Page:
|250 Burmese migrant workers have sought aid in Bangkok shelters [Reuters]
Residents in northeastern Bangkok have destroyed part of a canal floodgate in an attempt to divert floodwaters away from their homes amid allegations that authorities are allowing the outskirts of the city to flood to protect central areas.
Al Jazeera’s Wayne Hay, reporting from the Thai capital on Wednesday, said residents had smashed through the barrier “with their bare hands” in the hope the action would drain the water from their homes.
Police stationed 400 officers to guard floodgates which city official say are essential to prevent the centre of the city and industrial areas from being flooded.
Local officials had said that central Bangkok would be largely safe from flooding, but with anger mounting among those outside the capital and with the threat of further damage to floodgates, our correspondent says that is no longer the case.
The anger around the flood gates has led to a political battle between the city and federal governments.
Prime Minister Yingluck Shinawatra has ordered a metre of the flood gates open despite objections from officials in the city who fear the rediverted waters will reach two nearby industrial estates.
With water levels along the Chao Phraya – the river that flows through Bangkok – reaching 3.3 metres, its highest level in days, authorities say keeping the floodgates closed is necessary to prevent waters reaching central areas of a city that is home to 12 million people.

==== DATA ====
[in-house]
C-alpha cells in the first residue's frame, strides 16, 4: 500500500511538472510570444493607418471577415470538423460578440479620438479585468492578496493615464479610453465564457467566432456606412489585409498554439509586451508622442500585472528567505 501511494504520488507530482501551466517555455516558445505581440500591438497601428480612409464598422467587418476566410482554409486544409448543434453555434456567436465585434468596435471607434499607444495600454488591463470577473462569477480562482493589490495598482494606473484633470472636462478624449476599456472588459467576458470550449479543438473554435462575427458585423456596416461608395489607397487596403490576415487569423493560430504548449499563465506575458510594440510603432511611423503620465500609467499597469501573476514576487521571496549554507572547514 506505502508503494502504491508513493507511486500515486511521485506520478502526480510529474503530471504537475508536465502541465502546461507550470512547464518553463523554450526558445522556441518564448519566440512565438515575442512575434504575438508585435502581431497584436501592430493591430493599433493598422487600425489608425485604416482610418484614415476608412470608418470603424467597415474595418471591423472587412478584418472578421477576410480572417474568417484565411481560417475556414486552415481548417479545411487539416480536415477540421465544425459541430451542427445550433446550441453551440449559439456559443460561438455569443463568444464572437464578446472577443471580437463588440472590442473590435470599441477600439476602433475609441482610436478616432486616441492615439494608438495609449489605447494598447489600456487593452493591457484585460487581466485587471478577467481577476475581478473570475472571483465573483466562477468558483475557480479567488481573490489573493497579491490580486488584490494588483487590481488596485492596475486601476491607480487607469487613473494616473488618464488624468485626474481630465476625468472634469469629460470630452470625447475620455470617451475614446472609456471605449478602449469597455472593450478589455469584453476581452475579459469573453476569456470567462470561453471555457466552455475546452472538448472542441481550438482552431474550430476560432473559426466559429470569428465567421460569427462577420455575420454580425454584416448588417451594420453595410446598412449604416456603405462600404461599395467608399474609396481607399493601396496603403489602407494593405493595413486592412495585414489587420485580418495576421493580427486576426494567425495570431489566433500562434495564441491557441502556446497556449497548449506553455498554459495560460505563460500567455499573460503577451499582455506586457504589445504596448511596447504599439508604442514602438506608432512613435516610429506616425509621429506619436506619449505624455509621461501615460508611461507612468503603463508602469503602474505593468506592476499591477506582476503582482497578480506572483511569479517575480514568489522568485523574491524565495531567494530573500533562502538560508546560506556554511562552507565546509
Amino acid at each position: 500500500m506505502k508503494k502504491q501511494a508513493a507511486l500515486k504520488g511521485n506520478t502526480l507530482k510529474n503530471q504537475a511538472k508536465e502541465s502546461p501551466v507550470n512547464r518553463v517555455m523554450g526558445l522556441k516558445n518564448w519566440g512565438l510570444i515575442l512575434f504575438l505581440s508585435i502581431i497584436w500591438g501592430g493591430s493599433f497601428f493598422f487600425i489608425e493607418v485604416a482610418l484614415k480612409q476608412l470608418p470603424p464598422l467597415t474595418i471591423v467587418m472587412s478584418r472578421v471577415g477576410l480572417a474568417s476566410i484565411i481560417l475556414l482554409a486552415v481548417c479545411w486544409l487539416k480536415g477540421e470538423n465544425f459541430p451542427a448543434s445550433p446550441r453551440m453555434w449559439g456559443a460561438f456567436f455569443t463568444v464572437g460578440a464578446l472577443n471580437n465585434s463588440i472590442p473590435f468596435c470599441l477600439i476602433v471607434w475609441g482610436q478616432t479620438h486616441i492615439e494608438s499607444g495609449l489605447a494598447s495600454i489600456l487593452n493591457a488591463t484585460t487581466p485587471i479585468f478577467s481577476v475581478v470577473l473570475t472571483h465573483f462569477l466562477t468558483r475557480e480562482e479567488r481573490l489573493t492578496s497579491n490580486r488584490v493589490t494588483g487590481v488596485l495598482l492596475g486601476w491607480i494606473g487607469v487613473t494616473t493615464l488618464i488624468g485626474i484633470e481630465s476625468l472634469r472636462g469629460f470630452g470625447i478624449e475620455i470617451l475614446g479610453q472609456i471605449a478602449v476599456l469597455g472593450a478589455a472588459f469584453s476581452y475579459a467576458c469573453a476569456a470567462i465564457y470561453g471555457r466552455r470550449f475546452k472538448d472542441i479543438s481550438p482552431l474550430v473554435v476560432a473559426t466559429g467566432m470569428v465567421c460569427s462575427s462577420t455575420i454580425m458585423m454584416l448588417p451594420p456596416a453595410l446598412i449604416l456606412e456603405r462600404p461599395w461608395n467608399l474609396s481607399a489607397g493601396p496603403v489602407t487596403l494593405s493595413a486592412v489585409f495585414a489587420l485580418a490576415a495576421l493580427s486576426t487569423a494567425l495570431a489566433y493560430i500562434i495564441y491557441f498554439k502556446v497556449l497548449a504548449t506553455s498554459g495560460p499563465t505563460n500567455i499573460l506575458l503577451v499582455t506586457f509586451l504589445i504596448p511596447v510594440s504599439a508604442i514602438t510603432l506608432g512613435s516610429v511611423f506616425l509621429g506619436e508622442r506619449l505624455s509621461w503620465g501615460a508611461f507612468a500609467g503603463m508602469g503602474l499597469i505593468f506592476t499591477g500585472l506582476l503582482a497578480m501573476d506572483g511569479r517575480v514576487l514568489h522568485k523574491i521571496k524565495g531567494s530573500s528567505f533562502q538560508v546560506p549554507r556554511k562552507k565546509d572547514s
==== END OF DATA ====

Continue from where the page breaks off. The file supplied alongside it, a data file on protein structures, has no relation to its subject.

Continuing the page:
Risk of disease
Bangkok has so far suffered no fatalities as a consequence of the flooding, but Thai authorities on Wednesday raised the death toll since floodwaters inundated large areas of the country in July to 427, an increase of 42 from figures reported a day earlier.
Though the capital’s central business district, which accounts for nearly 41 per cent of the nation’s GDP, has remained largely unaffected, there are renewed fears of disease in the flood-ravaged areas to the north and west of Bangkok.
In those areas, water that has collected over weeks is now filled with rubbish and sewage, greatly increasing the risk for water-borne diseases.
The rises in water levels and increased chance of disease have finally pushed thousands who were reluctant to leave their properties unguarded to seek refuge in less affected areas of the country.
Migrant workers’ plight
Daranee Putakhom, a Bangkok resident tells the Reuters news agency that despite fears that she may join the ranks of the 650,000 people rendered jobless by flooding, she is finally prepared to leave the city. “I gave up about my work for now to save my life first,” said the 28-year-old office worker.
For migrant workers from Myanmar however, there are few options.
Some 250 migrants have sought aid in shelters, but tens of thousands are said to be affected by the flooding.
“I can’t go home because there is no work there. The flooding (in Thailand) might go down soon and then there should be work for us,” Show Tae, a 34-year-old migrant worker told Reuters.